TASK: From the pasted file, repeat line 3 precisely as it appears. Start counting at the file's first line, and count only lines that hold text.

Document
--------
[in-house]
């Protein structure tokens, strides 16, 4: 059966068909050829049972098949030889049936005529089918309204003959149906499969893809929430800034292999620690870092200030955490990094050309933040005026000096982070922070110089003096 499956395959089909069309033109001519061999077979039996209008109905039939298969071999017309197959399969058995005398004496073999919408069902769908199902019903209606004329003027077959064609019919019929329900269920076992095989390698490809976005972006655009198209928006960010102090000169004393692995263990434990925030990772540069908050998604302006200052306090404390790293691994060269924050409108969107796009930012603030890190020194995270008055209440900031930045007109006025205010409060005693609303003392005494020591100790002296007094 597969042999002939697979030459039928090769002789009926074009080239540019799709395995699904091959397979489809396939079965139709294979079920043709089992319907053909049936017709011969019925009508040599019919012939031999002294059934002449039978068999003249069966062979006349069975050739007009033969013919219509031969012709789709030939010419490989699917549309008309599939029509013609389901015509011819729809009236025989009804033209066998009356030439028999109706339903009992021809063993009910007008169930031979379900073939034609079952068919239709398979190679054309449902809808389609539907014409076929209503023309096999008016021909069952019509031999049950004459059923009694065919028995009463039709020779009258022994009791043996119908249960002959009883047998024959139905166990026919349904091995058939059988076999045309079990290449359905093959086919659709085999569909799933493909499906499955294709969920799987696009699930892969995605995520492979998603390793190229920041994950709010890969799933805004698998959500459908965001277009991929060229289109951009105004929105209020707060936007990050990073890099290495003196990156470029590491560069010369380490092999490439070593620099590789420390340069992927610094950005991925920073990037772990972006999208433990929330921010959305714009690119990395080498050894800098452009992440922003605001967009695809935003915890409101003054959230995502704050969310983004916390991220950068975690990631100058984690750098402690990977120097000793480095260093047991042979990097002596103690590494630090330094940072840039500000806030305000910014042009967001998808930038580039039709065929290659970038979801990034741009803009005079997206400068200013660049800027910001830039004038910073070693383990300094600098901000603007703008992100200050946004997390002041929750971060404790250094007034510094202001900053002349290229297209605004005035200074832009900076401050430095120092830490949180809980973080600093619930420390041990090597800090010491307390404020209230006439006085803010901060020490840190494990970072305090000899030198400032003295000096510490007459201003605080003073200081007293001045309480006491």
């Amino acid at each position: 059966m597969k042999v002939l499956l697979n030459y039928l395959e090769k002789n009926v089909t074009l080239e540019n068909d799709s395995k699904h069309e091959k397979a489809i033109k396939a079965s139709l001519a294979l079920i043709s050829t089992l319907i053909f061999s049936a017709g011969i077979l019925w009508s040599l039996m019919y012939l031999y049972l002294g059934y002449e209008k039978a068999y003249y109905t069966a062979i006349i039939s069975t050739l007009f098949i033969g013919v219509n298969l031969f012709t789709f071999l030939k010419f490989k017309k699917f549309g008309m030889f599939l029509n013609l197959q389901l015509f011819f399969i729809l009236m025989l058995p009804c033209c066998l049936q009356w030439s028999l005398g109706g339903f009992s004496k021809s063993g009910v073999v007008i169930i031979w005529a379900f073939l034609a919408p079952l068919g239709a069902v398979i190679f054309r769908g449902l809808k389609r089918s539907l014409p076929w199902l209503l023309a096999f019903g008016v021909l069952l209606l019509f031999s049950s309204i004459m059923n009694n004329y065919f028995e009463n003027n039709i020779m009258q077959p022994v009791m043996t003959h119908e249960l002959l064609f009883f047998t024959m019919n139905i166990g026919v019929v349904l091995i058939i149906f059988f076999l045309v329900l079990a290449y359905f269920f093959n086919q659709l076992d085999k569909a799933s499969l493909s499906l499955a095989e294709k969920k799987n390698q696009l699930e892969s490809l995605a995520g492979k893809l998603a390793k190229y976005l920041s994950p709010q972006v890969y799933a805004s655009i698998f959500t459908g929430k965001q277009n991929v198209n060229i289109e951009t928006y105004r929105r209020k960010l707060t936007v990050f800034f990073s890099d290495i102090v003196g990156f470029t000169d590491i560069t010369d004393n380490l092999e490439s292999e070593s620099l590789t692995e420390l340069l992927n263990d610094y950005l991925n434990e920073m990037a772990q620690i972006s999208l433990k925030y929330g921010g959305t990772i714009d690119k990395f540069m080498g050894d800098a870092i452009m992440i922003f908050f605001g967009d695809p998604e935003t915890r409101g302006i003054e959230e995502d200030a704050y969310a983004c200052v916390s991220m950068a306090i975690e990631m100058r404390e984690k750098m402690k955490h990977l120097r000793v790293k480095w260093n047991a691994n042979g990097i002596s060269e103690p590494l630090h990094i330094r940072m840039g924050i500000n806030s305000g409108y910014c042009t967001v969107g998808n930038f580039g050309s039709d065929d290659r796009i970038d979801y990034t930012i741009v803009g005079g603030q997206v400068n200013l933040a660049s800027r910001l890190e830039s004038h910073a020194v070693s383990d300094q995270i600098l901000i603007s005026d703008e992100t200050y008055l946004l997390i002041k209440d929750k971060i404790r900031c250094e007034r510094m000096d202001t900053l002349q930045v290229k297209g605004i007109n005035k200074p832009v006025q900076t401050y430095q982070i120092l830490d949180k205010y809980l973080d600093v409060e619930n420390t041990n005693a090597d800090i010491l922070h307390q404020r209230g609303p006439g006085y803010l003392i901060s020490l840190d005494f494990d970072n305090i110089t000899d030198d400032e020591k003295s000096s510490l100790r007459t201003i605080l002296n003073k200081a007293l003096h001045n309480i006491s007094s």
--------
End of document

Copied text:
């Amino acid at each position: 059966m597969k042999v002939l499956l697979n030459y039928l395959e090769k002789n009926v089909t074009l080239e540019n068909d799709s395995k699904h069309e091959k397979a489809i033109k396939a079965s139709l001519a294979l079920i043709s050829t089992l319907i053909f061999s049936a017709g011969i077979l019925w009508s040599l039996m019919y012939l031999y049972l002294g059934y002449e209008k039978a068999y003249y109905t069966a062979i006349i039939s069975t050739l007009f098949i033969g013919v219509n298969l031969f012709t789709f071999l030939k010419f490989k017309k699917f549309g008309m030889f599939l029509n013609l197959q389901l015509f011819f399969i729809l009236m025989l058995p009804c033209c066998l049936q009356w030439s028999l005398g109706g339903f009992s004496k021809s063993g009910v073999v007008i169930i031979w005529a379900f073939l034609a919408p079952l068919g239709a069902v398979i190679f054309r769908g449902l809808k389609r089918s539907l014409p076929w199902l209503l023309a096999f019903g008016v021909l069952l209606l019509f031999s049950s309204i004459m059923n009694n004329y065919f028995e009463n003027n039709i020779m009258q077959p022994v009791m043996t003959h119908e249960l002959l064609f009883f047998t024959m019919n139905i166990g026919v019929v349904l091995i058939i149906f059988f076999l045309v329900l079990a290449y359905f269920f093959n086919q659709l076992d085999k569909a799933s499969l493909s499906l499955a095989e294709k969920k799987n390698q696009l699930e892969s490809l995605a995520g492979k893809l998603a390793k190229y976005l920041s994950p709010q972006v890969y799933a805004s655009i698998f959500t459908g929430k965001q277009n991929v198209n060229i289109e951009t928006y105004r929105r209020k960010l707060t936007v990050f800034f990073s890099d290495i102090v003196g990156f470029t000169d590491i560069t010369d004393n380490l092999e490439s292999e070593s620099l590789t692995e420390l340069l992927n263990d610094y950005l991925n434990e920073m990037a772990q620690i972006s999208l433990k925030y929330g921010g959305t990772i714009d690119k990395f540069m080498g050894d800098a870092i452009m992440i922003f908050f605001g967009d695809p998604e935003t915890r409101g302006i003054e959230e995502d200030a704050y969310a983004c200052v916390s991220m950068a306090i975690e990631m100058r404390e984690k750098m402690k955490h990977l120097r000793v790293k480095w260093n047991a691994n042979g990097i002596s060269e103690p590494l630090h990094i330094r940072m840039g924050i500000n806030s305000g409108y910014c042009t967001v969107g998808n930038f580039g050309s039709d065929d290659r796009i970038d979801y990034t930012i741009v803009g005079g603030q997206v400068n200013l933040a660049s800027r910001l890190e830039s004038h910073a020194v070693s383990d300094q995270i600098l901000i603007s005026d703008e992100t200050y008055l946004l997390i002041k209440d929750k971060i404790r900031c250094e007034r510094m000096d202001t900053l002349q930045v290229k297209g605004i007109n005035k200074p832009v006025q900076t401050y430095q982070i120092l830490d949180k205010y809980l973080d600093v409060e619930n420390t041990n005693a090597d800090i010491l922070h307390q404020r209230g609303p006439g006085y803010l003392i901060s020490l840190d005494f494990d970072n305090i110089t000899d030198d400032e020591k003295s000096s510490l100790r007459t201003i605080l002296n003073k200081a007293l003096h001045n309480i006491s007094s």